Player Salaries to remain unchanged
MIAMI, Fla. (June 19, 2020) — The USL and its players association reached a tentative agreement on the terms of a return to play this year, in what was described as “three grueling days” of coming to terms on the final agreement. This follows the USL Championship’s previous announcement of its intention to resume play on July 11th with teams playing in their own markets. The agreement only covers the Champonship but not League One.
Financial matters dominated the negotiations, with the big issue being that of players’ salaries, which the league wanted to cut.
On May 9th, the USL, negotiating terms offered by its clubs, asked its players to take a blanket pay cut beyond the first $1,000 or $1,300 they earned per month, depending on whether or not the player was provided housing. The union rejected this outright on the grounds that most players are already not paid well, and asking for a further salary cut was simply a nonstarter for the union. The league also wanted to adjust the end date on players’ contracts. Just over a week later, the players responded with a counterproposal which would have limited player pay cuts to protect the first $2,000 earned monthly, while also looking to establish a minimum player salary starting in 2021 and asking the USL to offer financial relief to its clubs.
Some financial relief will be provided. USL will split $5.5 million across its 47 teams in the Championship and League One. Other topics such as the implementation of a minimum salary will be an ongoing discussion, however. The league and the players association have yet to agree on its first collective bargaining agreement, and the league wants to keep further negotiations on salaries and club aid to be part of the CBA talks, rather than have it tied to the return-to-play discussions. Those CBA talks are now in their nineteenth month. The USLPA wanted to be sure that talks are accelerated and thus as part of agreement to resume the season, the league and USLPA agreed to restart CBA negotiations in July, with sessions taking place every two weeks until a deal is reached.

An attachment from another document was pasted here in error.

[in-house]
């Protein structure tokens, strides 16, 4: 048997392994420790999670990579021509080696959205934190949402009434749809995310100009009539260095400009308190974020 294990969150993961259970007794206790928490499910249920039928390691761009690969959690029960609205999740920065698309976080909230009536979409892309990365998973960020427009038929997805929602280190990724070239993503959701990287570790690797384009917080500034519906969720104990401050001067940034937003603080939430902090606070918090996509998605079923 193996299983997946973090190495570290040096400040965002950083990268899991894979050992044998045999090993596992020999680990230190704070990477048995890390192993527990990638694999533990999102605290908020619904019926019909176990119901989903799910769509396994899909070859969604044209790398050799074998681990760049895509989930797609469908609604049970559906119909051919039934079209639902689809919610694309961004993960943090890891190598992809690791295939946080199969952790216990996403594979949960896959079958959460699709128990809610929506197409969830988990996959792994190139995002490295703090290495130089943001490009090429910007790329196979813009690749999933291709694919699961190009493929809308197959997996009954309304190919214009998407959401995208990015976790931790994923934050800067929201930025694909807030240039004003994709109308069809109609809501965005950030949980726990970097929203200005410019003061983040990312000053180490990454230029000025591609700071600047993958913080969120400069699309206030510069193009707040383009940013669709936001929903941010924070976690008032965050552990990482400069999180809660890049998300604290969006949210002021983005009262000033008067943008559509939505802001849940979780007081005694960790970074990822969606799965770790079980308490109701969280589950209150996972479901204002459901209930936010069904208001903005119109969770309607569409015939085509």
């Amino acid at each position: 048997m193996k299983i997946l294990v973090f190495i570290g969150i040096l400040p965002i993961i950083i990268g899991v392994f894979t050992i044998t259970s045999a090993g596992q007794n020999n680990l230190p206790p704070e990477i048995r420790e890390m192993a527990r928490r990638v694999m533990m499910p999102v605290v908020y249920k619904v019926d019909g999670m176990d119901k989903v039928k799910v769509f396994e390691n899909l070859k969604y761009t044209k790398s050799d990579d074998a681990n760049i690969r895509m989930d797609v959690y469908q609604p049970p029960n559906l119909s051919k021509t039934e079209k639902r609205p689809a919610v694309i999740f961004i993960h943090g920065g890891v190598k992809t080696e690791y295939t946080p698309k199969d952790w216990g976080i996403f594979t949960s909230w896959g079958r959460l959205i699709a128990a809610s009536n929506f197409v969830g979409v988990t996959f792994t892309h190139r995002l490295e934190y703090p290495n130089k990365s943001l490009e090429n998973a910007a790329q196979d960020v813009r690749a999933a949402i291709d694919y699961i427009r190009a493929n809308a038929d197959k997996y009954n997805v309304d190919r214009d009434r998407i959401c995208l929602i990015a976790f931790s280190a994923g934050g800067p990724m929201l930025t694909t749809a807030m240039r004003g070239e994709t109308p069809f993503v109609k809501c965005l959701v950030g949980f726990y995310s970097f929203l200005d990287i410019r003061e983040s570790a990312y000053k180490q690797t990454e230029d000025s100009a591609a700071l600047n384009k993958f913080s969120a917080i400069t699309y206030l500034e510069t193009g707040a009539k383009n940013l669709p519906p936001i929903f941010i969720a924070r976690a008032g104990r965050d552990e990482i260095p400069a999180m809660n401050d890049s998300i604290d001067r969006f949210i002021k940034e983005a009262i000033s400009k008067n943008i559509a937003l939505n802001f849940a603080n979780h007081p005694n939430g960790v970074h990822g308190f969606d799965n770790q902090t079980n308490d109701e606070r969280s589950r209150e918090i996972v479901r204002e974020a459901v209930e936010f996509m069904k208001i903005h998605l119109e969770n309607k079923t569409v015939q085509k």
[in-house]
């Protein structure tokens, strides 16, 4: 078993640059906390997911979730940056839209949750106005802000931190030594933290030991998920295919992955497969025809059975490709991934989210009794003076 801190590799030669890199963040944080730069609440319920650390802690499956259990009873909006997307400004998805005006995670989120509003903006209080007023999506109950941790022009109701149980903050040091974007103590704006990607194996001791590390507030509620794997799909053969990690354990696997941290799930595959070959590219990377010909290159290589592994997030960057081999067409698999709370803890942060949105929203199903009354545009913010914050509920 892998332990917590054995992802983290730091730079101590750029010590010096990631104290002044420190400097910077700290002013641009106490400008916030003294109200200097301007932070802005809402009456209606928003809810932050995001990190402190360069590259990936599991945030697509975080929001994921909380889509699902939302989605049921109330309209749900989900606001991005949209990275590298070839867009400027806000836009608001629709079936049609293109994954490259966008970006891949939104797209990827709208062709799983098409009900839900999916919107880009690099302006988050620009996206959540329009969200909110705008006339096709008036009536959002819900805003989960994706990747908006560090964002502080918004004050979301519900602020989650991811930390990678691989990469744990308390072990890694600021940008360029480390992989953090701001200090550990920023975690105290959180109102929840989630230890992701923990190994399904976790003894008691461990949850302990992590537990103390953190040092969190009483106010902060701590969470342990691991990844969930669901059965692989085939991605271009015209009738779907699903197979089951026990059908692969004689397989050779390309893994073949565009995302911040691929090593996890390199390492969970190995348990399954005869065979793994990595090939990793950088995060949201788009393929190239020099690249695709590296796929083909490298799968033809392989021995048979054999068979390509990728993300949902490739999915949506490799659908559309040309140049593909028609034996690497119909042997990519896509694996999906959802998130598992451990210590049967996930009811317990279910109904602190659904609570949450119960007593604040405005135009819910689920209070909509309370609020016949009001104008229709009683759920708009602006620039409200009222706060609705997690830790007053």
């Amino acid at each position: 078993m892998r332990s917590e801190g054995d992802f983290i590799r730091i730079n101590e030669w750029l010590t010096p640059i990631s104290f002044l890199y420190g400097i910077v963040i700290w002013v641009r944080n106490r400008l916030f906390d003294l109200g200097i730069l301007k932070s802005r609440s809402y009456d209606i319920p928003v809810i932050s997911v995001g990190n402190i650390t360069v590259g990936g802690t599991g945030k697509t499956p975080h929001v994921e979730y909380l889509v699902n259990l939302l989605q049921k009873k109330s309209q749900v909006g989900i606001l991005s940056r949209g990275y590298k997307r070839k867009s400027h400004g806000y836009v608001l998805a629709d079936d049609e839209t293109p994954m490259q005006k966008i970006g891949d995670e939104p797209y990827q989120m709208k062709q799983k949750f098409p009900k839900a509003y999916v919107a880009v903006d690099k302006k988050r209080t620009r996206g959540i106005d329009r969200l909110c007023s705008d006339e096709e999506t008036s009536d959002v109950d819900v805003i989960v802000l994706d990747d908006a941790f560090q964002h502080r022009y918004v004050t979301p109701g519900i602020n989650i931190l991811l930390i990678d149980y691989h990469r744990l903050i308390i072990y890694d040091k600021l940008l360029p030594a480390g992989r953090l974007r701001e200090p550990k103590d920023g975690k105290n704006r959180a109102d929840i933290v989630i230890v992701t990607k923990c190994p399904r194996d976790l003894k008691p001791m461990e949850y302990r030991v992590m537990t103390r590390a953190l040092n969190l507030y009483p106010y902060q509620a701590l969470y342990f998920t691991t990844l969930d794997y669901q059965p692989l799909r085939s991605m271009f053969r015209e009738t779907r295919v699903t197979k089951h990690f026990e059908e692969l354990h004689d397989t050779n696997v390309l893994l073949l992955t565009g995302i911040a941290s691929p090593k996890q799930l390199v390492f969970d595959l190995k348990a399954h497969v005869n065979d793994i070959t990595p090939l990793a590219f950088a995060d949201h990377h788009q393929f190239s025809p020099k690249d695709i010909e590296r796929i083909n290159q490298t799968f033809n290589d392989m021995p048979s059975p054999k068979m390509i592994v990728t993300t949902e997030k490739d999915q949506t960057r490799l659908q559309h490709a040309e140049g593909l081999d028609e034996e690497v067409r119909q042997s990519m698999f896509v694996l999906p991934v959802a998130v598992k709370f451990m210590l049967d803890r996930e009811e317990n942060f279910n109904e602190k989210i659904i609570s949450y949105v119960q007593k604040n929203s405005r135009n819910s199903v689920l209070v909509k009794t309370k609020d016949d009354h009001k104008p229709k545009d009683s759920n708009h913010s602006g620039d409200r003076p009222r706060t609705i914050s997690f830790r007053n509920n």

It was agree that player salaries will go entirely unchanged as long as the season in fact resumes as planned. If a team is unable to play in 2020, the club will be obligated to pay their players in full.
The majority of this agreement between the league and its players details the procedures of returning to play in each club’s home market, in accordance with safely protocols amid the ongoing COVID-19 pandemic. The idea of simply following MLS and the NWSL and having a tournament in a location such as Tucson or Las Vegas was apparently considered but rejected on concerns of costs and logistics.
The agreement comes in the form of two documents outlining travel and lodging plans, per sources. It is also heavy on testing, as the following summary shows:
Pursuant to the agreement, all COVID-19 testing will be paid for by clubs unless players have their own insurance which covers it. Players will be required to take polymerase chain reaction (PCR) tests three before resumption of contact training. Once training resumes, players will receive PCR tests every two weeks. PCR and antibody tests will be mandatory three days before any game, including scrimmages. When games resume, PCR tests will administered weekly.
If a player is at high risk of contracting COVID-19 due to medical conditions, he will not be required to play in 2020. Players and staff will be expected to continue social distancing practices and be required to wear face masks on team buses. When travelling for away games, teams will request that hotels not provide room cleaning services and instead provide additional toiletries and towels. Food on these trips must be prepared by someone in full PPE.
The USLPA will have jursidiction to deal with any players who intentionally break safety precautions.
Each player’s contract will have an eight-page addendum attached and incorporated by reference into the contract. The addendum will be a memorandum of understanding of terms. All players and clubs will receive a 41-page document outlining full safety protocol.
COVER PHOTO: Austin Bold FC forward Promise Isaac, right, celebrates his goal in a game on May 26, 2019. | (Photo: Steven Spillman, Austin American Statesman)